„Compassion is an unstable emotion. It needs to be translated into action, or it withers.“

—  Susan Sontag
Context: Compassion is an unstable emotion. It needs to be translated into action, or it withers. The question is what to do with the feelings that have been aroused, the knowledge that has been communicated. People don't become inured to what they are shown — if that's the right way to describe what happens — because of the quantity of images dumped on them. It is passivity that dulls feeling. Regarding the Pain of Others (2003), p. 101,

„Everyone who is born holds dual citizenship, in the kingdom of the well and in the kingdom of the sick. Although we all prefer to use only the good passport, sooner or later each of us is obliged, at least for a spell, to identify ourselves as citizens of that other place.“

—  Susan Sontag
Context: Illness is the night-side of life, a more onerous citizenship. Everyone who is born holds dual citizenship, in the kingdom of the well and in the kingdom of the sick. Although we all prefer to use only the good passport, sooner or later each of us is obliged, at least for a spell, to identify ourselves as citizens of that other place. Illness As Metaphor (1978), foreword, p. 3,

„Communism is in itself a variant, the most successful variant, of Fascism. Fascism with a human face.“

—  Susan Sontag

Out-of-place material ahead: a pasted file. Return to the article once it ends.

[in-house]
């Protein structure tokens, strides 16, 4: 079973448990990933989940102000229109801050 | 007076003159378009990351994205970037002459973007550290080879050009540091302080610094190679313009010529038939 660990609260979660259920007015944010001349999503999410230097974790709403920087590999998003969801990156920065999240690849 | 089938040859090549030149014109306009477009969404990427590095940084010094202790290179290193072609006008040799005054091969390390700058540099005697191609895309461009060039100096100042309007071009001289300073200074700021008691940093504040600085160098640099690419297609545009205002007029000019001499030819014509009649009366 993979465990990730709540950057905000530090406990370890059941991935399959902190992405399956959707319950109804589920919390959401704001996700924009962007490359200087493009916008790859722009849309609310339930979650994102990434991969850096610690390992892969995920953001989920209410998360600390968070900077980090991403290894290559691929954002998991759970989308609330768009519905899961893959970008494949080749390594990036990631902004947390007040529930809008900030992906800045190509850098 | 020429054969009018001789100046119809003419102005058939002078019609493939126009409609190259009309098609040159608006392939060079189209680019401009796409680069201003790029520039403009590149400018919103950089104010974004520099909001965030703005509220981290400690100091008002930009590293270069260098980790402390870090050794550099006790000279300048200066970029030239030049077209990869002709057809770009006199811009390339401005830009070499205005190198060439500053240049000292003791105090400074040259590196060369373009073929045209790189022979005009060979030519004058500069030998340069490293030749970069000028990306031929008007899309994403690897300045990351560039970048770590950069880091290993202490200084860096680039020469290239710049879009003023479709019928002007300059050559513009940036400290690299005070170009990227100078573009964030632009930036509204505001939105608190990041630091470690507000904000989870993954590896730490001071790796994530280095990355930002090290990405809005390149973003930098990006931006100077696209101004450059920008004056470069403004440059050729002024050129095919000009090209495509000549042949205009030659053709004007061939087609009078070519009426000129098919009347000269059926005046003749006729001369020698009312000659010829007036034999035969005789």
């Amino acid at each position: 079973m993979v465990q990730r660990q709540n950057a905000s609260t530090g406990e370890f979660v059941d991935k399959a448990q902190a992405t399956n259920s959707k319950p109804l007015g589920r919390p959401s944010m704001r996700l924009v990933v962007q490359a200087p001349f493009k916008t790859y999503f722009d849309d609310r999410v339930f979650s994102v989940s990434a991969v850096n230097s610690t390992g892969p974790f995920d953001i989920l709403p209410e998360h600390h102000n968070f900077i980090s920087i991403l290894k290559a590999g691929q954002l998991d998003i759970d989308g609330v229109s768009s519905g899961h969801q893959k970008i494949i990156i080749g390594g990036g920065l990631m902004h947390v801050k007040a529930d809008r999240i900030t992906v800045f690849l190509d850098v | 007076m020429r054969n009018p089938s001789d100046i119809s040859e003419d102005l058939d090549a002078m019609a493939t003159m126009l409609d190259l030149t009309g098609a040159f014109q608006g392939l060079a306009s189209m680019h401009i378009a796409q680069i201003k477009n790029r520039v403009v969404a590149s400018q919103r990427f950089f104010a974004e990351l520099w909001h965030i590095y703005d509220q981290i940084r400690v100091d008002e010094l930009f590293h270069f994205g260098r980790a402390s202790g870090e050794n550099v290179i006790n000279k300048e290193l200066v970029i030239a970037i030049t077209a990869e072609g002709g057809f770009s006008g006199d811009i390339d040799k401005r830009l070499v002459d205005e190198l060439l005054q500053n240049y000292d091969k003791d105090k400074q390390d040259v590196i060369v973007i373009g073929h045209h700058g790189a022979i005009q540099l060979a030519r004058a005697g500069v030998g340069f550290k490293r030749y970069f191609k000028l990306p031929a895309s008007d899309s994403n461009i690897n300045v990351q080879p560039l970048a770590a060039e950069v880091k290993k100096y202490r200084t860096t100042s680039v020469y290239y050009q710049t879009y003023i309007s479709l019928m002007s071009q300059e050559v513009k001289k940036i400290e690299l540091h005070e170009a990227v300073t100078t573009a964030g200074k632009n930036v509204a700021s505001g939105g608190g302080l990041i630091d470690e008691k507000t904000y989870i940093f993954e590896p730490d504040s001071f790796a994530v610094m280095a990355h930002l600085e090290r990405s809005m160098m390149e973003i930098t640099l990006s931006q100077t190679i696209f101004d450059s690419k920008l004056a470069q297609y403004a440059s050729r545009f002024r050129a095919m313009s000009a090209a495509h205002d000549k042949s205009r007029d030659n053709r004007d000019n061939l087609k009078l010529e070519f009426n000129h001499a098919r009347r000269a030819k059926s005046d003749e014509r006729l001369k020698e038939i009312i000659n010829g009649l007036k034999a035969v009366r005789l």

Context: Not only is Fascism (and overt military rule) the probable destiny of all Communist societies — especially when their populations are moved to revolt — but Communism is in itself a variant, the most successful variant, of Fascism. Fascism with a human face. Speech, Town Hall, New York City (6 Februaty 1982), reported in "Susan Sontag Provokes Debate on Communism" http://www.nytimes.com/books/00/03/12/specials/sontag-communism.html, The New York Times (27 February 1982), p. 27

„The end of the world. This is not the end of the world.“

—  Susan Sontag
Context: A curious word, wanderlust. I'm ready to go. I've already gone. Regretfully, exultantly. A prouder lyricism. It's not Paradise that's lost. Advice. Move along, let's get cracking, don’t hold me down, he travels fastest who travels alone. Let's get the show on the road. Get up, slugabed. I'm clearing out of here. Get your ass in gear. Sleep faster, we need the pillow. She's racing, he's stalling. If I go this fast, I won't see anything. If I slow down — Everything. — then I won't have seen everything before it disappears. Everywhere. I've been everywhere. I haven't been everywhere, but it's on my list. Land's end. But there's water, O my heart. And salt on my tongue. The end of the world. This is not the end of the world. "Unguided Tour", in The New Yorker (31 October 1977), final lines; also in I, Etcetera (1977)

„The charges against most of the people detained in the prisons in Iraq and Afghanistan being nonexistent — the Red Cross reports that 70 to 90 percent of those being held seem to have committed no crime other than simply being in the wrong place at the wrong time, caught up in some sweep of "suspects" — the principal justification for holding them is "interrogation." Interrogation about what? About anything.“

—  Susan Sontag